Family biography, fertility and memory-making in an AIDS-affected South African site

Research output: Contribution to journalArticlepeer-review

4 Citations (Scopus)


The critical challenges of AIDS and poverty in post-apartheid South Africa impact the ways in which memories are articulated and family and fertility histories ultimately constructed. This article considers three life histories written in the course of ethnographic work on women's childbearing conducted intermittently between 1998 and 2014, and typical of other histories in the same peri-urban locale. Personal accounts of a mother and her two daughters initially centre on domestic strife and adversity – and the family as a whole is represented as struggling and disunited. In the aftermath of the death of one of the daughters from AIDS in 2001, the memories and discourse are subtly reworked by the two women in ways that are meant to counteract stigma, reclaim dignity and defend the family. The paper focuses on reproductive dynamics and memory-making in a hardship-driven and AIDS-affected setting and on the ethnographer's endeavours in witnessing, interviewing and making sense of people's ‘intent’ and ‘the urge to forget, to go on living’.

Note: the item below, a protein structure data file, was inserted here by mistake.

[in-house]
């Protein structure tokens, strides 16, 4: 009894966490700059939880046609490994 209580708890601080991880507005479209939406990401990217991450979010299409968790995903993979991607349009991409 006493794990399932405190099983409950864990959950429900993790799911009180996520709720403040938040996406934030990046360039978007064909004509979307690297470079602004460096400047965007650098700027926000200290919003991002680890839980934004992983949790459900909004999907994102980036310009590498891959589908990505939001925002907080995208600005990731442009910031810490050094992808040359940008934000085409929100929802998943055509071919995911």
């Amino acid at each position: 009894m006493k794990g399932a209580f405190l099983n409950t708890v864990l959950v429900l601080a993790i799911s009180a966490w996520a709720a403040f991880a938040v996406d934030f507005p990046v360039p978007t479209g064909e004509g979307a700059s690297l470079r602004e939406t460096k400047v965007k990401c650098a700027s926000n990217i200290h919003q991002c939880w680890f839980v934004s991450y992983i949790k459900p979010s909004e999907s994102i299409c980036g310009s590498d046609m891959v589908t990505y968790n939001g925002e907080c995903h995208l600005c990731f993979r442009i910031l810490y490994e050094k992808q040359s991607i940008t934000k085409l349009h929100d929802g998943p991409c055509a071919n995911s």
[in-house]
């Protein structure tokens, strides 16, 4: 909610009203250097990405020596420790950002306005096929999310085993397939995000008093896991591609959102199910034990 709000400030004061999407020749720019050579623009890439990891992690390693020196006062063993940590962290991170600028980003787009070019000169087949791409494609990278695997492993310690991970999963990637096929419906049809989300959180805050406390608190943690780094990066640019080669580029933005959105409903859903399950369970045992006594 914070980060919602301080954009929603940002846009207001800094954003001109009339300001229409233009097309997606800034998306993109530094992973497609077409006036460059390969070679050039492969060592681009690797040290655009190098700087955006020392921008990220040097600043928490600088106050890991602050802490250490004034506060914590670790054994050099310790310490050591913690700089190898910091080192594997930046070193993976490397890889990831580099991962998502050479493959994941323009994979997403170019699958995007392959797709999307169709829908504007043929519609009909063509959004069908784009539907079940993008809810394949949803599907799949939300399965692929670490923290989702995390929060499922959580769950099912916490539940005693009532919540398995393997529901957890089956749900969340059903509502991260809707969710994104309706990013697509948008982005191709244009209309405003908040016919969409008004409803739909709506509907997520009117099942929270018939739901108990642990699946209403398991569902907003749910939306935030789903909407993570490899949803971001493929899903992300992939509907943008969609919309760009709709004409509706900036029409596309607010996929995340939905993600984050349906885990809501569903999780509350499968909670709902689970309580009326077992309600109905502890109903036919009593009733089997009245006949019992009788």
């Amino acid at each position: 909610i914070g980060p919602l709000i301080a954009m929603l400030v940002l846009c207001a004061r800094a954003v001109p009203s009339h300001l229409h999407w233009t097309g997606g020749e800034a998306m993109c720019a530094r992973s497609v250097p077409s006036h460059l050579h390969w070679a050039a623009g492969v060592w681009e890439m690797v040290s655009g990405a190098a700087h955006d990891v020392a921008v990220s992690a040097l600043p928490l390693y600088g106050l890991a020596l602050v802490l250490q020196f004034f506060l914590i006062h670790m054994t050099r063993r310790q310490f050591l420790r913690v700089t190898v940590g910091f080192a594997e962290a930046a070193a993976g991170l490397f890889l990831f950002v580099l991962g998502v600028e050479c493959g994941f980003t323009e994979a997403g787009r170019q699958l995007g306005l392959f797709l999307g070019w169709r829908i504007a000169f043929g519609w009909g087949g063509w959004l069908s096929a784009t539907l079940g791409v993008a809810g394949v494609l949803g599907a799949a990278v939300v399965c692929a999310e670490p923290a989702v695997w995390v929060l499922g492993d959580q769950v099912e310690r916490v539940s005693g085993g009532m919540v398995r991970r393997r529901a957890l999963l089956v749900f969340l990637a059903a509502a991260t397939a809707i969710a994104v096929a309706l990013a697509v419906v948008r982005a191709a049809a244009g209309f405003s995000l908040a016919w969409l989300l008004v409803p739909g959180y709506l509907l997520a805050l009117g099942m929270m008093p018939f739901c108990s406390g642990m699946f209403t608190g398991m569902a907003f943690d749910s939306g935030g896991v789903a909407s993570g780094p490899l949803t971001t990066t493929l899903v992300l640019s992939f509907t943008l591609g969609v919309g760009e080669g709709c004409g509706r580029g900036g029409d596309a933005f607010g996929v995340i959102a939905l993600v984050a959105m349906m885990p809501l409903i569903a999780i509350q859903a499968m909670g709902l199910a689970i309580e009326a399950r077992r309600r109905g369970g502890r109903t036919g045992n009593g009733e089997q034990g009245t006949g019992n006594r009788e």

Original languageEnglish
Pages (from-to)106-121
Number of pages16
JournalHistory of the Family
Issue number1
Publication statusPublished - 2 Jan 2015


  • AIDS
  • Family biography
  • Fertility in South Africa
  • Life history
  • Memory
  • Traumatic experiences

ASJC Scopus subject areas

  • History
  • Sociology and Political Science
  • Social Sciences (miscellaneous)


Dive into the research topics of 'Family biography, fertility and memory-making in an AIDS-affected South African site'. Together they form a unique fingerprint.

Cite this